“Good, he can put up the tent Dad bought for me and Adrian. He’ll be thirteen by then, but he can still share a tent with his mom. You, Ricky, Alison, Renee, and Jeremy and camp next to us. This way, Ricky can fight off any bears that visit.”
“I don’t think that’ll be necessary, but it will be nice to camp as a family again. All of our kids need to get fresh air--away from their screens, hike, swim in the lake. We can even get a small boat--I know! We can barrow Kathy’s! She has a small boat we can use to get the kids rowing out on the lake the way Dad took us out on his canoe. We’ll pass on Dad’s nature lessons. Opa will live on in our campfire stories and time-tested, kid-approved recipes perfect for the camp stove or grilling over the open flames.”
Susan evidently felt it was an appropriate time to interject. “And s’mores. We can’t do camping the right way without s’mores.”
“Yes, baby, I’m in! Camping next year with Susan and all the kids.” Every time Ricky spoke, Ellie’s heart skipped a beat. She never would’ve pegged herself as one of those women taken in by an accent, but here she was, melting into a puddle of goo, again.
“Good, ‘cause we have to make s’mores. If we don’t, I’m pretty sure my tent will collapse and my camping-mom license will be revoked.”
“Calm down, baby, I don’t even know what a s’more is but I’m in. You say we’re camping, we’re camping. I want to do everything with you. By the way, what is a s’more?” He added a chuckle for good measure, knowing she’d love to explain yet another American topic he’ll inevitably adapt to when he moved here.
Ellie took her now-familiar spot at her computer desk, spun it around, and propped her feet on the armrest of the couch. She smiled contently as she explained the sandwiched melty chocolate between graham crackers. “...and then you can toast the marshmallow to your personal preference, but golden is perfect….you don’t have that charred taste, but you have all the gooey heat from the sugar squishing out of the sides.”
“That sounds like heaven!” Ricky approved of the treat as she knew he would.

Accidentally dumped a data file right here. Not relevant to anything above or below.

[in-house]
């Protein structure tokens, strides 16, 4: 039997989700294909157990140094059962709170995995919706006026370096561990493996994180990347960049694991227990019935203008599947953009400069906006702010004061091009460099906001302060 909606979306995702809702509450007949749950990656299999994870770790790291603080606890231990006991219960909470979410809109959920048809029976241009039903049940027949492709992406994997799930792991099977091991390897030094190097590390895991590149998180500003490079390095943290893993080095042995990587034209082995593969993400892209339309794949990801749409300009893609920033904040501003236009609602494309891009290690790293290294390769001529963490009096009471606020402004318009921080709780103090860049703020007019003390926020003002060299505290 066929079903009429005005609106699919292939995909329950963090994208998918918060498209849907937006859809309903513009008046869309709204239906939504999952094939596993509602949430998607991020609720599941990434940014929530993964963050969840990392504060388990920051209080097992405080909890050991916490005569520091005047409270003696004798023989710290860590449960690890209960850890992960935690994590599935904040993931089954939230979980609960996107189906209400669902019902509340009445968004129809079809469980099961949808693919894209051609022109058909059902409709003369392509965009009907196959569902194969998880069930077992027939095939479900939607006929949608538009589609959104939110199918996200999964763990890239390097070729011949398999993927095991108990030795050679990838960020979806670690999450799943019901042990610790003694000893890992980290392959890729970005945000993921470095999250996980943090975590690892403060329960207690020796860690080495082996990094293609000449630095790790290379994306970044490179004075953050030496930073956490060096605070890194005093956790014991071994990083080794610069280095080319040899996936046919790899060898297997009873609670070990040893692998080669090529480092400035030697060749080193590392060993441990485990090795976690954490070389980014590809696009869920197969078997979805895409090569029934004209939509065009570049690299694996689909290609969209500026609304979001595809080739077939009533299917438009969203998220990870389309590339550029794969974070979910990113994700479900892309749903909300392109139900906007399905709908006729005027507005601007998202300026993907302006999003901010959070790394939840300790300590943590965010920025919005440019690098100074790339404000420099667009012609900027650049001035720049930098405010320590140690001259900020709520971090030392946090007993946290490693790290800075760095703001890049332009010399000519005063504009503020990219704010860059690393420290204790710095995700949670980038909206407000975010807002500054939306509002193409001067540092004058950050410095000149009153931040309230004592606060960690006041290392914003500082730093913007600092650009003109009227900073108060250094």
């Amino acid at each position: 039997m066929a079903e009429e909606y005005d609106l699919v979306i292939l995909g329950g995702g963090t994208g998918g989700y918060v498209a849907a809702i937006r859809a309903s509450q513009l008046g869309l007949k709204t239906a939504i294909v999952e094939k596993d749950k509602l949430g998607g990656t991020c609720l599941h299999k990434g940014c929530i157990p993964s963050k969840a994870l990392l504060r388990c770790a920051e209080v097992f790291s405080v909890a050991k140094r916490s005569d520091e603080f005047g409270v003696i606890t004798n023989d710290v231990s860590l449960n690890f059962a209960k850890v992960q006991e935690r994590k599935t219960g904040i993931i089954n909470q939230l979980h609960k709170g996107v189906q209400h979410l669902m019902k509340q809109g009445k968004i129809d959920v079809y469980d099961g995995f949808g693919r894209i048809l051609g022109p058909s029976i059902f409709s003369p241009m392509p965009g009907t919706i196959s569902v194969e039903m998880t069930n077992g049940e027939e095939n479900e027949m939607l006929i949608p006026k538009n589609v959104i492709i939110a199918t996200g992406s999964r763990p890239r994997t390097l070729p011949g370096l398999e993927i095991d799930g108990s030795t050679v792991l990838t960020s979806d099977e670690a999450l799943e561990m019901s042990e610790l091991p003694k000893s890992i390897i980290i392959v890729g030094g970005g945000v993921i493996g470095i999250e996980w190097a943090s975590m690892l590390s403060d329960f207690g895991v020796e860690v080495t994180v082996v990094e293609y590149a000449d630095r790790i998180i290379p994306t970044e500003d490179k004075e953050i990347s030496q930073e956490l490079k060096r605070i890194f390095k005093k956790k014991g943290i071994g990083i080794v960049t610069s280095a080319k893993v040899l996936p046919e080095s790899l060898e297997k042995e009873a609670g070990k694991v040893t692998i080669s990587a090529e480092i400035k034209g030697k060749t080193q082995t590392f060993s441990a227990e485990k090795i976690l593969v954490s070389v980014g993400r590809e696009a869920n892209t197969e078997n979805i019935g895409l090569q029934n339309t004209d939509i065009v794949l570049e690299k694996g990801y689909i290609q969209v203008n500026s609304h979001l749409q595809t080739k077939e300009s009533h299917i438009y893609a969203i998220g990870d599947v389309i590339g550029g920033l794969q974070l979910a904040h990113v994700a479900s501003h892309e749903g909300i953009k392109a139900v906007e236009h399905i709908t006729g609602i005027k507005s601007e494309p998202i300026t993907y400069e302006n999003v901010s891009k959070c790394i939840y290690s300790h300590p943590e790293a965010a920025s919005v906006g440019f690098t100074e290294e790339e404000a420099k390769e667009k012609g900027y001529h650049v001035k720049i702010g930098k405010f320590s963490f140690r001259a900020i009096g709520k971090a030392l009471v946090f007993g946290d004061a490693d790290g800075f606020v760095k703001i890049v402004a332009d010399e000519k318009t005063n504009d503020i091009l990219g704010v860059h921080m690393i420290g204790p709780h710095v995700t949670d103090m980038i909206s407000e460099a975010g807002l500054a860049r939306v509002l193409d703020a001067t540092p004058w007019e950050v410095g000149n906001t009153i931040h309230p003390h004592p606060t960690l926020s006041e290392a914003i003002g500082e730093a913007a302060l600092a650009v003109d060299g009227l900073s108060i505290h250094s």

The pitter-patter of little feet caught Ellie’s attention. “Mom? Are you talking to Aunt Susan about s’mores again? Didn’t you just talk to her yesterday about them?” Her eldest, Alison, was a self-proclaimed nosy 8-year-old and loved knowing everything going on.
Now, normally, Ellie was honest with her children. She believed informed children could cope better with bigger changes. They seemed to be doing well being that mere months ago, their Opa passed away unexpectedly, and she and her ex sought to divorce. They’d sold the family home and downsized it to an apartment. Although, it was a rather large apartment she’d found for her and the kids. She weighed out her words carefully, as she’d done for the last few months that they’ve been on their own. “No sweetie, I’m talking to another friend.”
“Who, then?” Her curious little Alison was like a dog with a bone when she wanted information. Dark brown hair fell to the side of her precious little face as she tilted her head to the side--a move Ellie herself did often when she was curious.
This was killing her. She wanted to tell them so bad she was in a happy, healthy relationship and had a stepdad for them. She wanted them to see why she was so much more at peace now, calmer even. She hated lying, but her divorce wasn’t final yet, and although they were legally separated and the courts have their paperwork, she wanted to wait just a little bit longer before she told her ex about Ricky. Her ex surprised her, however, just a few days prior by saying, “If Ricky is in your future, it’s your business. Just be happy.” That was unprompted and unexpected. Ellie even speculated if he’d had a feeling she was already communicating with him. She’d changed all her passwords so he could no longer check her emails, or turn on her phone. He was never near her devices when he was over visiting their children, and even if her phone rang when Ricky called or alerted her to a new message, he didn’t budge. Just a little longer. Just a little longer.
“Just a friend. Mom has a lot of friends she can talk with openly now.” She’d guarded her response. Even when talking on the phone, while married, she’d done so in the privacy of her room, upstairs, out of earshot of anyone. She didn’t like being interrogated when talking with her aunt, her mom, or Susan. She’d made sure her calls were when he was asleep downstairs in his room.
Alison didn’t look convinced. “About s’mores?” She arched her eyebrow up, again mirroring her mother in the gesture. Alison is so much like herself.
She smiled at her daughter and answered, “Yes, about s’mores.” Realizing Ricky was still on the other end, listening to the interaction, knowing he was a secret from the kids killed him too. “And you know what sweetheart? When we go camping as a family next year, we will all make s’mores and be gooey, sticky messes.” She and Ricky knew each other so well, she knew he’d catch the “as-a-family” comment, while Alison would take it at face value.”
“Really? I’m going to go tell Renee! She’s been wanting to camp!” With a quick, tight hug, Alison was off to find her sister. “Bye Mom!”
“Thank you, Ellie.” She heard his smile.
“I knew you’d catch it. We are a family, even if you’re not here yet.” Ellie released a sigh.